Milton Moon is one of Australia’s most celebrated potters. Born in Melbourne in 1926 and educated at the Central Technical College in Brisbane in the late 1940s, his career has been noted for its amazing productivity with more than 100 solo and group exhibitions, but also because Moon was among the first white ceramicists to incorporate Indigenous motifs into his work.
As a well-travelled enthusiast Moon saw first-hand the latest developments in ceramics in the United Sates in the 50s, and his journeys to Japan and Europe gave him an insight and authority on the historical significance of his craft that very few Australian artists of any kind could reasonably claim. His visits to the studios of artists Miro, Hamada Shoji, Peter Leach and Rover Thomas, gave Moon’s work the subtle inflection of a truly multicultural and multinational outlook.
Now at the age of 84 Moon has written a memoir. With such a rich career, and with so many highlights and triumphs, with so many travel stories and well polished anecdotes to tell, it must have been something of a challenge to decide what to put in and what to leave out. As a bare-bones story there’s a lot to recommend A Potters Pilgrimage. Just as artists working today in new media like video art will recognise, and perhaps too those potters still toiling away in back yard studios powered by home-made jerry-rigged kilns, artists working in marginal forms have always had it tough.
The story of Moon’s early years, picking up techniques and tips from any source he could find, perfecting his craft in his studio, while working jobs to pay the rent, is an important story for younger artists who might expect the path to recognition to be quick and easy. Moon comes across as someone with a tireless enthusiasm and a quiet dedication that got him through the tough years.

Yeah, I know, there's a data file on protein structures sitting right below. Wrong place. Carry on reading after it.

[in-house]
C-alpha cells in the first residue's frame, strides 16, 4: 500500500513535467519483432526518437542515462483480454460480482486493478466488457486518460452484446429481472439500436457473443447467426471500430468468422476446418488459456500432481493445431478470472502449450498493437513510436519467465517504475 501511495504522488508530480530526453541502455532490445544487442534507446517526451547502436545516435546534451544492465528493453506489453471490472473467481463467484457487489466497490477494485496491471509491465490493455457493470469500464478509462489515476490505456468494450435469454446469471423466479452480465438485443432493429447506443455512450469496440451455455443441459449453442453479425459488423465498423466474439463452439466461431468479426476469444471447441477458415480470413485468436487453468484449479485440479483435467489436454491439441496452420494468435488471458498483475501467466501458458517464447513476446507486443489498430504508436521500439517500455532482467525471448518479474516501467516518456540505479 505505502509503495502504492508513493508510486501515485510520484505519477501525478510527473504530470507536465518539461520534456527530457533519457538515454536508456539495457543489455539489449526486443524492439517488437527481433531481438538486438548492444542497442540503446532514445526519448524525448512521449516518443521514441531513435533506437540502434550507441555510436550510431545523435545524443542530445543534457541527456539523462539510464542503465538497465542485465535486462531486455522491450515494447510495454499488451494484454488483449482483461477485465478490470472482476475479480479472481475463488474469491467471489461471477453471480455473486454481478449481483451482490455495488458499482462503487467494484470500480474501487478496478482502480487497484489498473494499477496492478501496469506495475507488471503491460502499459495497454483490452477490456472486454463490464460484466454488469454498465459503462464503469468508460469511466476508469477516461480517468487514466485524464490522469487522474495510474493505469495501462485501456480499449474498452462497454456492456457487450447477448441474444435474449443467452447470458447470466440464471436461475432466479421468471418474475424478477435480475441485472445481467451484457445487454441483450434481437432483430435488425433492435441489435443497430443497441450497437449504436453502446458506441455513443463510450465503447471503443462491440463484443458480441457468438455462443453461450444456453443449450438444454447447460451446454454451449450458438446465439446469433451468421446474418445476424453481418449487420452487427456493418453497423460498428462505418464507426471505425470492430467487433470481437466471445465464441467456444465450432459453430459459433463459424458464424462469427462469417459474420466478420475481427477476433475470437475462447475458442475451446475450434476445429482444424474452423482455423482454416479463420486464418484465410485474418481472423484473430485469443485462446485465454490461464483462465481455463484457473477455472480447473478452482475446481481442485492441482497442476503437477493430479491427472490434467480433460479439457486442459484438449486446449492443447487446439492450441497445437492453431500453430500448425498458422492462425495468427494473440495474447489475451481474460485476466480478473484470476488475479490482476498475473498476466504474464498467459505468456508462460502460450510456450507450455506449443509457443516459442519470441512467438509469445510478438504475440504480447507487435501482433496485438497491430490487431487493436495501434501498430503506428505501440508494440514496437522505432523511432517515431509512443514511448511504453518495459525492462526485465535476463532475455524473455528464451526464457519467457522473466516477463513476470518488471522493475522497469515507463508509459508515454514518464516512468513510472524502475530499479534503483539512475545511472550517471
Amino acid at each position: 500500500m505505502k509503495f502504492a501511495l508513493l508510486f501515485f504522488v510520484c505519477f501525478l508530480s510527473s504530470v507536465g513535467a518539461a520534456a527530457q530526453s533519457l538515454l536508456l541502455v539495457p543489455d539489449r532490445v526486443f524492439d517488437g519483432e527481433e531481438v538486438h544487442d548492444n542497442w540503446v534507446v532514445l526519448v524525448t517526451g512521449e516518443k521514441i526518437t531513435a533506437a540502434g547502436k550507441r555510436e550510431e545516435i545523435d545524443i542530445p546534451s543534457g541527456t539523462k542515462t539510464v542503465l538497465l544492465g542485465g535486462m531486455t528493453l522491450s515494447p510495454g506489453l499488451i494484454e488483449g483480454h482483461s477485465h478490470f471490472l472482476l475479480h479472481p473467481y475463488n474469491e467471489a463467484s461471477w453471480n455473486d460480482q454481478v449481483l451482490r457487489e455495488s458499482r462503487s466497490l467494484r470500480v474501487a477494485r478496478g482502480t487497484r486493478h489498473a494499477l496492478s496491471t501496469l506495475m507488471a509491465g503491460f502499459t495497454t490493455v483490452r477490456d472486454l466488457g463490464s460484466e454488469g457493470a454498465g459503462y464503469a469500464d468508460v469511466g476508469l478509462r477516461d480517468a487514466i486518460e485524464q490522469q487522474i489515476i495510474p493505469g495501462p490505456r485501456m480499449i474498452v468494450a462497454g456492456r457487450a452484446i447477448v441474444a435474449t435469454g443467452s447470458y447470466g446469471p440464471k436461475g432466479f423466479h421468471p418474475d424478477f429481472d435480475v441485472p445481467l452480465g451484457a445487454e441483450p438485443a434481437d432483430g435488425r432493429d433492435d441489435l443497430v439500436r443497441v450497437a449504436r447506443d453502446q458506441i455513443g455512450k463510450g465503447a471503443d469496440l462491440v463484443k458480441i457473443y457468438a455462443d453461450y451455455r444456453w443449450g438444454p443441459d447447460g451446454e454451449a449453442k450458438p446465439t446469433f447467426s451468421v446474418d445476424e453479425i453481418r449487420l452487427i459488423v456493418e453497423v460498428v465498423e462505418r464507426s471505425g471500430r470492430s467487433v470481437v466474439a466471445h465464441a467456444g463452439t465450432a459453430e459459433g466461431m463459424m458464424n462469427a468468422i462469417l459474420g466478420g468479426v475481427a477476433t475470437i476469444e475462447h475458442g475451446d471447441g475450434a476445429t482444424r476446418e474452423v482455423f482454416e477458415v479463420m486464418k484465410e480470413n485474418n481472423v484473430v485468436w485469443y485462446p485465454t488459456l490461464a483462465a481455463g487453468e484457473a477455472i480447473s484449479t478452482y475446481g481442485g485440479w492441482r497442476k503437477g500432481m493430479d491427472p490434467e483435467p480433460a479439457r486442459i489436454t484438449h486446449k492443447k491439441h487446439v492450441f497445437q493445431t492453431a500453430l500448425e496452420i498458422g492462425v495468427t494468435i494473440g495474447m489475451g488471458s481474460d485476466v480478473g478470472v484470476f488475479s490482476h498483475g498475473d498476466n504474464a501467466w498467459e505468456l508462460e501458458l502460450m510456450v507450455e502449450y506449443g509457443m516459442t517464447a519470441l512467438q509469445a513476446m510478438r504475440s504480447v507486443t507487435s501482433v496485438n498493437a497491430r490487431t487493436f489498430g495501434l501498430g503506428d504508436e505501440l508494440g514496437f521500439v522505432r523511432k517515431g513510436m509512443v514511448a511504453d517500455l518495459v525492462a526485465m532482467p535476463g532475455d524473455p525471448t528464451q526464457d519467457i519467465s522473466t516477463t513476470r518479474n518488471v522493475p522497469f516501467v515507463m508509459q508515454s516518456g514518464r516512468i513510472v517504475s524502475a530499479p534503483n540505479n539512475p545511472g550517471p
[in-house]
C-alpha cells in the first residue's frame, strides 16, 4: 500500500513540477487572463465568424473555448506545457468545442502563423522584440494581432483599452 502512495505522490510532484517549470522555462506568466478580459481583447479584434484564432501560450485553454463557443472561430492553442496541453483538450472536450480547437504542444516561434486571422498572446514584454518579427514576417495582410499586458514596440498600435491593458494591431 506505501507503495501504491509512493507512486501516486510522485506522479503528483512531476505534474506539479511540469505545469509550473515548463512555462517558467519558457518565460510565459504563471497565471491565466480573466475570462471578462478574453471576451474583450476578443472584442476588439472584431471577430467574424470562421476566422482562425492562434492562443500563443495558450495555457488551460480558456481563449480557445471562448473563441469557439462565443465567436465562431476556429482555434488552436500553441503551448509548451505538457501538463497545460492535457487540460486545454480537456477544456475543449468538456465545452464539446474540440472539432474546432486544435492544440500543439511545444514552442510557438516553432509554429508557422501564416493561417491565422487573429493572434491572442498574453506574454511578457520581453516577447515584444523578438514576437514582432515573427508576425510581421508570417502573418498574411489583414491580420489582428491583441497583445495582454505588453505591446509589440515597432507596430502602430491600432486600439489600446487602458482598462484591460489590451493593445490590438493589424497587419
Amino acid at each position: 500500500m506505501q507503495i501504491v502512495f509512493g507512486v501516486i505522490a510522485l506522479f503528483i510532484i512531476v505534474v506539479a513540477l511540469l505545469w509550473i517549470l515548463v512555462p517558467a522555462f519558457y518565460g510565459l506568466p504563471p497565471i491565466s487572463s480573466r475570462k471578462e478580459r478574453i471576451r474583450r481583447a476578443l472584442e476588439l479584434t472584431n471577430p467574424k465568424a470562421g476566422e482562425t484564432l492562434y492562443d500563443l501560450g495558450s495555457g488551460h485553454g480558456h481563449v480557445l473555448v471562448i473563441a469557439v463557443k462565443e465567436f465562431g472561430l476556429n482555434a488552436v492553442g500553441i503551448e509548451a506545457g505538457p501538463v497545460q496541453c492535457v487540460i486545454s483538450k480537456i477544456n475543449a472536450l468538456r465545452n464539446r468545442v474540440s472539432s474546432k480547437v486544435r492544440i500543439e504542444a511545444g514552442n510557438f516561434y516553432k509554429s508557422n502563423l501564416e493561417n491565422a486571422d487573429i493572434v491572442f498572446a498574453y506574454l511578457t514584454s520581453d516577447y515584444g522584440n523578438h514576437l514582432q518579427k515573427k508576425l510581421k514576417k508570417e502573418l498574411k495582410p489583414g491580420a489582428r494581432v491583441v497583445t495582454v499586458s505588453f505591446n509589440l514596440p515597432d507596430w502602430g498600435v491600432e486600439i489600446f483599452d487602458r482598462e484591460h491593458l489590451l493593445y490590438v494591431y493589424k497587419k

As a book A Potters Pilgrimage is very much like a tour through the memory of someone who has very detailed recall of past events. Along with tales of his overseas journeys, Moon takes time to discuss colleague and friend Hatton Beck – who he compares in character to a koala. Beck was a gentle soul who was done out his holiday pay when he resigned from Central Tech because he made his resignation effective from the last day of term, rather than the last day of the year, a salutary life lesson to the younger Moon. There is the story about a neighbour who left poetry on Moon’s front door when the neighbour found the author’s dog, and Moon recounts the painful memory of this close friend dying in her 40s. For potters, or for those with an avid interest in the how-to of ceramics, there are detailed accounts of the various kilns Moon built, ancient and modern glazing techniques, and the always pressing concern of the proper recognition of ceramics within Australia’s creative arts community.
It would be mean to suggest that a book with a foreword by no less an authority than Betty Churcher, and a glowing testimonial by celebrated log-roller Philip Adams, and which covers such a rich career, was in bad need of an editor. Moon’s fulsome recollections are charming but also very… long. The sense of honesty and humble self-deprecation of A Potters Pilgrimage is testimony to the fact that Moon is one of life’s good blokes, but a few judicious cuts, a slightly less formal tone, and it would appeal to a much wider audience.
A Potter’s Pilgrimage
Wakefield Press, $39.95.